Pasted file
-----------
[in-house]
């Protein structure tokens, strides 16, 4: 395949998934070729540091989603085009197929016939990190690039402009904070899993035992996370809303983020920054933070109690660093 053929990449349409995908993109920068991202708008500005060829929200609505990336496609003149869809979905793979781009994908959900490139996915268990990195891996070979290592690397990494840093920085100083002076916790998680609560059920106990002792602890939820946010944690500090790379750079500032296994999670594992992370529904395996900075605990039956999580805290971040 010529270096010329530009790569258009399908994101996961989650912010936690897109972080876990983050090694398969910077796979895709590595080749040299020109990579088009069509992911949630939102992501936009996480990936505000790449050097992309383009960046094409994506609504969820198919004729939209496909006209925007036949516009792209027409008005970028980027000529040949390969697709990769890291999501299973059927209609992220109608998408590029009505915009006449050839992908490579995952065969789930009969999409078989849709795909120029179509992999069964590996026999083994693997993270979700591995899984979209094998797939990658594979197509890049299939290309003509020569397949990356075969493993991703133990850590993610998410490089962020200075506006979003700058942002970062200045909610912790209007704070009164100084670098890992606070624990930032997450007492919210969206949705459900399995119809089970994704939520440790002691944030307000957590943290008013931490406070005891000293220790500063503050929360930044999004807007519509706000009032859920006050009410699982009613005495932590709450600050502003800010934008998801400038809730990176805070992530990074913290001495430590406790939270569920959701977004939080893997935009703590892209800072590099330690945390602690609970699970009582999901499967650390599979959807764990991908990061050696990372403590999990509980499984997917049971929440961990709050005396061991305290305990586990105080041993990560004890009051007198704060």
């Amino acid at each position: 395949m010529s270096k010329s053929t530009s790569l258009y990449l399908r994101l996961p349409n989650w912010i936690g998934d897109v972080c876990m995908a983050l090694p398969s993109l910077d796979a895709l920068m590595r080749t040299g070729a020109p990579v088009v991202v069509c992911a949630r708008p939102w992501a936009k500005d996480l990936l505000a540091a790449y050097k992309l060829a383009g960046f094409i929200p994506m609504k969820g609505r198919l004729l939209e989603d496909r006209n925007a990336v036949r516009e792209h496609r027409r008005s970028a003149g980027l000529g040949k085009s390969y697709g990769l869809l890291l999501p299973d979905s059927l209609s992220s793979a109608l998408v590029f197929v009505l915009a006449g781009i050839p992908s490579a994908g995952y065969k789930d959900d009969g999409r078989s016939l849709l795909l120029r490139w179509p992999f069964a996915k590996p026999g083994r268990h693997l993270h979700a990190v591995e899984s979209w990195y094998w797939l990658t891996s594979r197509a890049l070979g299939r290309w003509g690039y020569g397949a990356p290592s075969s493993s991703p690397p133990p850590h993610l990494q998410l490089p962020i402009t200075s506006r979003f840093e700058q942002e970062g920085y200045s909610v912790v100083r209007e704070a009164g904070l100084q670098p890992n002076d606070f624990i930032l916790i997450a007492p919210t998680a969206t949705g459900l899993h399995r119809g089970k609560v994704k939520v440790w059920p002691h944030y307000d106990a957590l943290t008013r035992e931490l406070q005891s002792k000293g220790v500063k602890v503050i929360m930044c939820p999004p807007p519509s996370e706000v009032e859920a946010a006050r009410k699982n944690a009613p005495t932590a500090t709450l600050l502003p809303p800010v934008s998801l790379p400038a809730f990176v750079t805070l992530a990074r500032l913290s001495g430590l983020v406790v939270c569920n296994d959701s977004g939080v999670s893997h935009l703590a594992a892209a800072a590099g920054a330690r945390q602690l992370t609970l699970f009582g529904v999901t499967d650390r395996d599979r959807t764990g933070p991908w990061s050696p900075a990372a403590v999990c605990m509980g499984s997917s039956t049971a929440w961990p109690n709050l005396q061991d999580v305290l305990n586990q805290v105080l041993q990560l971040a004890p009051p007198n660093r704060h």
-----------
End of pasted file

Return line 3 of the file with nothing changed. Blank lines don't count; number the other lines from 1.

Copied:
């Amino acid at each position: 395949m010529s270096k010329s053929t530009s790569l258009y990449l399908r994101l996961p349409n989650w912010i936690g998934d897109v972080c876990m995908a983050l090694p398969s993109l910077d796979a895709l920068m590595r080749t040299g070729a020109p990579v088009v991202v069509c992911a949630r708008p939102w992501a936009k500005d996480l990936l505000a540091a790449y050097k992309l060829a383009g960046f094409i929200p994506m609504k969820g609505r198919l004729l939209e989603d496909r006209n925007a990336v036949r516009e792209h496609r027409r008005s970028a003149g980027l000529g040949k085009s390969y697709g990769l869809l890291l999501p299973d979905s059927l209609s992220s793979a109608l998408v590029f197929v009505l915009a006449g781009i050839p992908s490579a994908g995952y065969k789930d959900d009969g999409r078989s016939l849709l795909l120029r490139w179509p992999f069964a996915k590996p026999g083994r268990h693997l993270h979700a990190v591995e899984s979209w990195y094998w797939l990658t891996s594979r197509a890049l070979g299939r290309w003509g690039y020569g397949a990356p290592s075969s493993s991703p690397p133990p850590h993610l990494q998410l490089p962020i402009t200075s506006r979003f840093e700058q942002e970062g920085y200045s909610v912790v100083r209007e704070a009164g904070l100084q670098p890992n002076d606070f624990i930032l916790i997450a007492p919210t998680a969206t949705g459900l899993h399995r119809g089970k609560v994704k939520v440790w059920p002691h944030y307000d106990a957590l943290t008013r035992e931490l406070q005891s002792k000293g220790v500063k602890v503050i929360m930044c939820p999004p807007p519509s996370e706000v009032e859920a946010a006050r009410k699982n944690a009613p005495t932590a500090t709450l600050l502003p809303p800010v934008s998801l790379p400038a809730f990176v750079t805070l992530a990074r500032l913290s001495g430590l983020v406790v939270c569920n296994d959701s977004g939080v999670s893997h935009l703590a594992a892209a800072a590099g920054a330690r945390q602690l992370t609970l699970f009582g529904v999901t499967d650390r395996d599979r959807t764990g933070p991908w990061s050696p900075a990372a403590v999990c605990m509980g499984s997917s039956t049971a929440w961990p109690n709050l005396q061991d999580v305290l305990n586990q805290v105080l041993q990560l971040a004890p009051p007198n660093r704060h």